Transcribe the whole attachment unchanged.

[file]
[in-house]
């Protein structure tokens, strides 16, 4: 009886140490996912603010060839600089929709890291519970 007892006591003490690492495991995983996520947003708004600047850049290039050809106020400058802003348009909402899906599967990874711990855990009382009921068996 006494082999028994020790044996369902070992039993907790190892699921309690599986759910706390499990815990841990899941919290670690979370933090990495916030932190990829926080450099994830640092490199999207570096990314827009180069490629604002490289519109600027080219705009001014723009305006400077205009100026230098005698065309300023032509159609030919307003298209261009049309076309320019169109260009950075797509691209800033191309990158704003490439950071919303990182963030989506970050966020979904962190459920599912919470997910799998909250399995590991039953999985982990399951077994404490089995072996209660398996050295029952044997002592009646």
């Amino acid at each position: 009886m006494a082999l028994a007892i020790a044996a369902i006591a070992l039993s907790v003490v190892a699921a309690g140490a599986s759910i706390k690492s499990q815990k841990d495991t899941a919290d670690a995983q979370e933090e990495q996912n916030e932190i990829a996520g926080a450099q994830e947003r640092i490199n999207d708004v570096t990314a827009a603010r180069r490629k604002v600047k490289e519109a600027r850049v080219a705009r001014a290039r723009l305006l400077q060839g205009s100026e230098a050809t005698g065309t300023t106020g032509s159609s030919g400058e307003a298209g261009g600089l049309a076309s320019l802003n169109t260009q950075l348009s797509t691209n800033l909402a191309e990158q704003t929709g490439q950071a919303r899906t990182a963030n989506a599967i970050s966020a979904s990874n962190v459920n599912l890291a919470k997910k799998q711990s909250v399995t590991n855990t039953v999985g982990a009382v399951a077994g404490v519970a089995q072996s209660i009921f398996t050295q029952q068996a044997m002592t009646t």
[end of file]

[in-house]
């Protein structure tokens, strides 16, 4: 009886140490996912603010060839600089929709890291519970 007892006591003490690492495991995983996520947003708004600047850049290039050809106020400058802003348009909402899906599967990874711990855990009382009921068996 006494082999028994020790044996369902070992039993907790190892699921309690599986759910706390499990815990841990899941919290670690979370933090990495916030932190990829926080450099994830640092490199999207570096990314827009180069490629604002490289519109600027080219705009001014723009305006400077205009100026230098005698065309300023032509159609030919307003298209261009049309076309320019169109260009950075797509691209800033191309990158704003490439950071919303990182963030989506970050966020979904962190459920599912919470997910799998909250399995590991039953999985982990399951077994404490089995072996209660398996050295029952044997002592009646």
């Amino acid at each position: 009886m006494a082999l028994a007892i020790a044996a369902i006591a070992l039993s907790v003490v190892a699921a309690g140490a599986s759910i706390k690492s499990q815990k841990d495991t899941a919290d670690a995983q979370e933090e990495q996912n916030e932190i990829a996520g926080a450099q994830e947003r640092i490199n999207d708004v570096t990314a827009a603010r180069r490629k604002v600047k490289e519109a600027r850049v080219a705009r001014a290039r723009l305006l400077q060839g205009s100026e230098a050809t005698g065309t300023t106020g032509s159609s030919g400058e307003a298209g261009g600089l049309a076309s320019l802003n169109t260009q950075l348009s797509t691209n800033l909402a191309e990158q704003t929709g490439q950071a919303r899906t990182a963030n989506a599967i970050s966020a979904s990874n962190v459920n599912l890291a919470k997910k799998q711990s909250v399995t590991n855990t039953v999985g982990a009382v399951a077994g404490v519970a089995q072996s209660i009921f398996t050295q029952q068996a044997m002592t009646t």